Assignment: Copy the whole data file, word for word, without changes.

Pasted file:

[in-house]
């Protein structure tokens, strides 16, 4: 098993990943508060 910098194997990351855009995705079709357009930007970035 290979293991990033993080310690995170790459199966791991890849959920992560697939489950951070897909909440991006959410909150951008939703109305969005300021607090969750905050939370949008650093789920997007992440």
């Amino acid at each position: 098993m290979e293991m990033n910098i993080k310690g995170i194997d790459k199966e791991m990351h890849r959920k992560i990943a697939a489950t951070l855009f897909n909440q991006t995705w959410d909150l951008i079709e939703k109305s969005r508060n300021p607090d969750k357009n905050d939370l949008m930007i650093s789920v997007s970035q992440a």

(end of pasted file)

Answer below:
[in-house]
């Protein structure tokens, strides 16, 4: 098993990943508060 910098194997990351855009995705079709357009930007970035 290979293991990033993080310690995170790459199966791991890849959920992560697939489950951070897909909440991006959410909150951008939703109305969005300021607090969750905050939370949008650093789920997007992440």
């Amino acid at each position: 098993m290979e293991m990033n910098i993080k310690g995170i194997d790459k199966e791991m990351h890849r959920k992560i990943a697939a489950t951070l855009f897909n909440q991006t995705w959410d909150l951008i079709e939703k109305s969005r508060n300021p607090d969750k357009n905050d939370l949008m930007i650093s789920v997007s970035q992440a």